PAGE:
• and a number of concerns about Harris' record as CA's Attorney General before she became a U.S. Senator. That as she cited her record as a prosecutor taking on the Big Banks during her closing statement on Wednesday night.

All of that and much more is covered during our lively --- and, I believe, quite enlightening --- conversation on today's BradCast special coverage...

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With Brad Friedman & Desi Doyen...
By Desi Doyen on 7/2/2019 11:14am PT  

IN TODAY'S RADIO REPORT: GNR Special Coverage: Climate change finally gets some air time in the first 2020 Democratic Presidential Primary Debate in Miami; PLUS: Extreme weather wreaks havoc around the world... All that and more in today's Green News Report!

Listen online here, or Download MP3 (6 mins)...

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Got comments, tips, love letters, hate mail? Drop us a line at GreenNews@BradBlog.com or right here at the comments link below. All GNRs are always archived at GreenNews.BradBlog.com.

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Guest: Slate's Mark Joseph Stern; Also: Biden plummets, Harris and Warren spike in new polling after first 2020 Dem debate; Callers ring in...
By Brad Friedman on 7/1/2019 6:22pm PT  

After our two-day Special Coverage of the first 2020 Democratic Presidential Debate last week (Night ONE here, Night TWO here), we begin on today's BradCast to get caught up with some of the important news that we were unable to adequately focus on last week. (Even it may take a few days to get fully caught up, if ever!) [Audio link to show is posted below.]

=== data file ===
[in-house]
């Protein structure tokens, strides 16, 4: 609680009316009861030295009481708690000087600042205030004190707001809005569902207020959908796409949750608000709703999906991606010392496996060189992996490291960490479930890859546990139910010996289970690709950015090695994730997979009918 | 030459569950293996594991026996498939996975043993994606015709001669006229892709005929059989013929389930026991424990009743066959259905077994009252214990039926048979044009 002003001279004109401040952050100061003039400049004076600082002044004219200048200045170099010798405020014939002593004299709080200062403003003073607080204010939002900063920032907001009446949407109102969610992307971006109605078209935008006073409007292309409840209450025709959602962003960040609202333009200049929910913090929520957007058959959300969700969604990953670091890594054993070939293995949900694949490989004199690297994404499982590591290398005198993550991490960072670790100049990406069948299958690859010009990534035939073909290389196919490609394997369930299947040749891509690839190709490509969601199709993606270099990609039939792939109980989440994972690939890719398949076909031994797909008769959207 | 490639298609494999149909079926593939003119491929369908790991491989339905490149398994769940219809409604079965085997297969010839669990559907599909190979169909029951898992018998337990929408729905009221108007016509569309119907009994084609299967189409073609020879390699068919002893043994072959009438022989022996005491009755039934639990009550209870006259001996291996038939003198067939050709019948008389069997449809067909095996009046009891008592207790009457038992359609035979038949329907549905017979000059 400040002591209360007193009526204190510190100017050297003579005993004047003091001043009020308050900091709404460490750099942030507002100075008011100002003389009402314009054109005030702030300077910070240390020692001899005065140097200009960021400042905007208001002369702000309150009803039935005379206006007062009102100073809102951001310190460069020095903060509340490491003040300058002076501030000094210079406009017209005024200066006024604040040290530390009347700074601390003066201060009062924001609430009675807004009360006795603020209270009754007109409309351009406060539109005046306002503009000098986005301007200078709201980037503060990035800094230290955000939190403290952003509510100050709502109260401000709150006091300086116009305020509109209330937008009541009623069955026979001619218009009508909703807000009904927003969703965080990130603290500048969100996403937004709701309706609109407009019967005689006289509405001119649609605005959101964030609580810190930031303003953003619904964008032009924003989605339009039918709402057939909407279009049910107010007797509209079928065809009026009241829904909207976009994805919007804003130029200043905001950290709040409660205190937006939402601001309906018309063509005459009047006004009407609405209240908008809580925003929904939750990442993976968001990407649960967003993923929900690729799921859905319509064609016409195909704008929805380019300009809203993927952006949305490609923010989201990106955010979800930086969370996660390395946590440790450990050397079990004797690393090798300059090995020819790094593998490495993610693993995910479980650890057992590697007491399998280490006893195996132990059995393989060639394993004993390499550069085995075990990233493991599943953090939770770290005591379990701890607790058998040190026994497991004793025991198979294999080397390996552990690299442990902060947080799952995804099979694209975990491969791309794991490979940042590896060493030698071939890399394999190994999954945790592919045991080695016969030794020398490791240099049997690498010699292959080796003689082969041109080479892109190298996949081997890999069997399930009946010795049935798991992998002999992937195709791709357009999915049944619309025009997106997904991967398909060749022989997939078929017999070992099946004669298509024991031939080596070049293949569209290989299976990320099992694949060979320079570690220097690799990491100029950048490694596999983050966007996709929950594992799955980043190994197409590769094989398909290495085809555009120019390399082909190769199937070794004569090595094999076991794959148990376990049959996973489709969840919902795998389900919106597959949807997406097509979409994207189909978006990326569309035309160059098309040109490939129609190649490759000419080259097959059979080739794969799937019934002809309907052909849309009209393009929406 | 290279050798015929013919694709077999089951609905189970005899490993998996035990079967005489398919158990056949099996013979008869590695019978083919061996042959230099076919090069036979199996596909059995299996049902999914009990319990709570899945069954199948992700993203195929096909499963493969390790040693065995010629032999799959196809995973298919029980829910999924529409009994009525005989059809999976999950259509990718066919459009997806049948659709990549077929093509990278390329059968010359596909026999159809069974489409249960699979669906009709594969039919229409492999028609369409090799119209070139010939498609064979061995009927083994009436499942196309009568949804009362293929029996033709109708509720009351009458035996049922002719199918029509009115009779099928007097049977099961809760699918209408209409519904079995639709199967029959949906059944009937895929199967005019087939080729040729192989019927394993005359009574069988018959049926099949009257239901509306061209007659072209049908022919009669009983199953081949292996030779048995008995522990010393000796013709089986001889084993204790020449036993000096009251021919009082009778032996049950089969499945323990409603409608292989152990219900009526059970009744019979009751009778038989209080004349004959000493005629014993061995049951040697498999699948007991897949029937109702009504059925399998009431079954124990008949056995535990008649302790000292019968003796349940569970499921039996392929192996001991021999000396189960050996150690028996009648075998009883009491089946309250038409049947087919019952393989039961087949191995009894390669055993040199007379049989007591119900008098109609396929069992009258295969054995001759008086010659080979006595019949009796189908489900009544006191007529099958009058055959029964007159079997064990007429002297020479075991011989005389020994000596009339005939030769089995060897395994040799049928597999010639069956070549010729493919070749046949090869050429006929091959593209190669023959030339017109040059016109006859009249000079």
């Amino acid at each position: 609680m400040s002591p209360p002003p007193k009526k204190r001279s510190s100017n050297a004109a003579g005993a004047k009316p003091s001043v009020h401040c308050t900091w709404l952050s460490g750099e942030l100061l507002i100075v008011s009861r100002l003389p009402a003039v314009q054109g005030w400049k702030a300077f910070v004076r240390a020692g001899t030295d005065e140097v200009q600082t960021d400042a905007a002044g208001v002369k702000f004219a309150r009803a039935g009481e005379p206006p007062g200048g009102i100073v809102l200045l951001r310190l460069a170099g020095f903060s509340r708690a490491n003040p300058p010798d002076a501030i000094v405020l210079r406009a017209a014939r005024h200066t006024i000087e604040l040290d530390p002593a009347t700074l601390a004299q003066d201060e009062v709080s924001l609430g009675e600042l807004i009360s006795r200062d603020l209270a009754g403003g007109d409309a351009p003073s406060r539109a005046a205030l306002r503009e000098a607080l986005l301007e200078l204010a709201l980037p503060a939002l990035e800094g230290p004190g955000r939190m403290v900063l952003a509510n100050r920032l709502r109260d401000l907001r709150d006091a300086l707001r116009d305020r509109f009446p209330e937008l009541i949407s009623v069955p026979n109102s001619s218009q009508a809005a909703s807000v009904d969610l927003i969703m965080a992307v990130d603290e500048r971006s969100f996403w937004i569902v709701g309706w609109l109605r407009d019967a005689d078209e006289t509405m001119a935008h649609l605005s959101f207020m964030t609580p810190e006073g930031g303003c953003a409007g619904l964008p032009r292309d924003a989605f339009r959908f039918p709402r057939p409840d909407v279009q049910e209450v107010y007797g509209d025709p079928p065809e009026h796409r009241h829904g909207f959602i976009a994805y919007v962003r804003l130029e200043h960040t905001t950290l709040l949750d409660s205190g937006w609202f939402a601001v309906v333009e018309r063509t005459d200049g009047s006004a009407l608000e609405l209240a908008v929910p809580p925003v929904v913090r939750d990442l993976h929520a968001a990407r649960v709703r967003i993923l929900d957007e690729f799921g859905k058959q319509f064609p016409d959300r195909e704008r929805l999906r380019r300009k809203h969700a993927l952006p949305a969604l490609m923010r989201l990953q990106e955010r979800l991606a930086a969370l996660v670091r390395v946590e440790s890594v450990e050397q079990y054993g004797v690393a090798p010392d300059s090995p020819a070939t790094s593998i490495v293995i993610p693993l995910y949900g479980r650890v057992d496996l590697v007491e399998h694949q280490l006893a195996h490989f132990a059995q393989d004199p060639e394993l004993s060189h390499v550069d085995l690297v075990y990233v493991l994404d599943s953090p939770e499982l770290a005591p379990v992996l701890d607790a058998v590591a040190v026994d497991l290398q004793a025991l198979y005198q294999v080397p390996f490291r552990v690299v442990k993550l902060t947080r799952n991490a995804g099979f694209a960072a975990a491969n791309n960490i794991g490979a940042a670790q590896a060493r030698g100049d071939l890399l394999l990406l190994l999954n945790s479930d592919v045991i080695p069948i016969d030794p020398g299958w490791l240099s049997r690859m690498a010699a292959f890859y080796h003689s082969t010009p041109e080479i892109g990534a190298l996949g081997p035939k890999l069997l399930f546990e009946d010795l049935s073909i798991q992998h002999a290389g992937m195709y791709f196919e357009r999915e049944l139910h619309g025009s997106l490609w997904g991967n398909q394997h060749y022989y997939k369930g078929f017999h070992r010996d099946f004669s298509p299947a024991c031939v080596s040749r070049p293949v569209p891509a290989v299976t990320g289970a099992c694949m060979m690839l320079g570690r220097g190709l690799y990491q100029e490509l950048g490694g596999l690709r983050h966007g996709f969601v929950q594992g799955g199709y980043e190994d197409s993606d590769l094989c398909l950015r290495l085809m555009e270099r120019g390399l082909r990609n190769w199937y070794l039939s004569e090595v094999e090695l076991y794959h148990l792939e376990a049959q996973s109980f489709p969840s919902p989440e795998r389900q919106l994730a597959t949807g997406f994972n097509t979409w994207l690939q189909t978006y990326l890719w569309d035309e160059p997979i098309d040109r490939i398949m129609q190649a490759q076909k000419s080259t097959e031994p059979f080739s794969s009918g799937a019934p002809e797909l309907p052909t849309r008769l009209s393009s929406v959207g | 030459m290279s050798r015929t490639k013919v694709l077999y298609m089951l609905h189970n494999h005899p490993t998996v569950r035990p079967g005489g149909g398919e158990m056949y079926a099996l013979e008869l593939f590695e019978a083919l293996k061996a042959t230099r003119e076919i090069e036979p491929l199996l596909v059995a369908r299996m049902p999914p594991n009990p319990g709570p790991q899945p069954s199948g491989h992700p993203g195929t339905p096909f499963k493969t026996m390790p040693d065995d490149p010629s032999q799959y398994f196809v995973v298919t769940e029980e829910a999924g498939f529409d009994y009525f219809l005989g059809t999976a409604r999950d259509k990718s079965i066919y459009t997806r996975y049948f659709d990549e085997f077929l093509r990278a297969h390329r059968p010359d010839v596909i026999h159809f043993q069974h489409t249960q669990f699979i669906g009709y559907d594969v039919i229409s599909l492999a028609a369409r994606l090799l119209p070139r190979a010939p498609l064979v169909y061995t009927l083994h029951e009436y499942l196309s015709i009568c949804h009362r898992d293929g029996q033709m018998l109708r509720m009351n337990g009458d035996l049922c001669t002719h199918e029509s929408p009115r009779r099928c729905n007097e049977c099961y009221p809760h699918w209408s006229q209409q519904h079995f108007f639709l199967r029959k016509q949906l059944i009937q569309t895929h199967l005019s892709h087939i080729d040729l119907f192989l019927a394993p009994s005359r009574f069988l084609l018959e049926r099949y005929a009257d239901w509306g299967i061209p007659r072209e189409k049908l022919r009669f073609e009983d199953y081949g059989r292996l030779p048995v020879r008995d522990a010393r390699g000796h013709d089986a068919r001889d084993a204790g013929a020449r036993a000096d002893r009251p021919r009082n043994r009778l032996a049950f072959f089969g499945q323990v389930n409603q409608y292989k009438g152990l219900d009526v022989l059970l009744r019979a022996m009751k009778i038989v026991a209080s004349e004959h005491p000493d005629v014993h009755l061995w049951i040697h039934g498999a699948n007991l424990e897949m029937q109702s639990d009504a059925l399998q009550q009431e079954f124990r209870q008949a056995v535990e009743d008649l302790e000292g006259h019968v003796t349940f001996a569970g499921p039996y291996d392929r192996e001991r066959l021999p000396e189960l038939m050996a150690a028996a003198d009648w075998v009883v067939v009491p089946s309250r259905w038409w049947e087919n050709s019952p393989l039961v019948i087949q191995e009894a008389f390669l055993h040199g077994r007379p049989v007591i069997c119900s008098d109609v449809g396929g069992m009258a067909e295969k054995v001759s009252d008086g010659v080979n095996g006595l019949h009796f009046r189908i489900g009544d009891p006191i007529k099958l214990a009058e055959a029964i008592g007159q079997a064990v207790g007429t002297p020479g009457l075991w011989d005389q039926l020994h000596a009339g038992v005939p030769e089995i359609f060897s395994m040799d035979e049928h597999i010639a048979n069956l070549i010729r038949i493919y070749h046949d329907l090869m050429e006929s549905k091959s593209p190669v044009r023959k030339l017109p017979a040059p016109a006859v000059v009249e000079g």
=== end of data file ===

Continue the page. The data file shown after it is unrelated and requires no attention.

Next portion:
First up today, we're joined for one last time this SCOTUS term by MARK JOSEPH STERN, the great legal reporter at Slate who has helped us make sense of the Court's most recent term under its stolen Republican majority, including many of the oral arguments since last Fall in a bunch of important cases and all of the subsequent rulings handed down in the past several weeks. The last of those rulings were, perhaps, the most consequential, and both came smack dab in the middle of Nights ONE and TWO of the Dem debate last week.

Today, Stern details the Court's horrendous (if not unexpected) 5 to 4 partisan ruling finding partisan gerrymandering to be perfectly Constitutional, despite all of the lower federal courts which have found otherwise. That, even though the practice, taken to new computer-precision extremes by the Republican Party following the 2010 Census, has bastardized the notion of fair representation at both the state legislative and Congressional levels. (eg. See North Carolina, which largely votes 50/50 for U.S. House members over the past decade, but has been represented in the House by just 3 Democrats and 10 Republicans over all of those years!) Stern describes the majority ruling, penned by Chief Justice John Roberts, as a "crushing defeat for voting rights" and a "fiasco for democracy". He explains how the rightwing majority ruling debunks the Chief Justice's own claim that he is the Court's "most aggressive defender of the First Amendment" in that extreme partisan gerrymandering blatantly robs voters of their First Amendment rights by punishing Americans for their partisan leaning, stripping them of the ability to be fairly represented.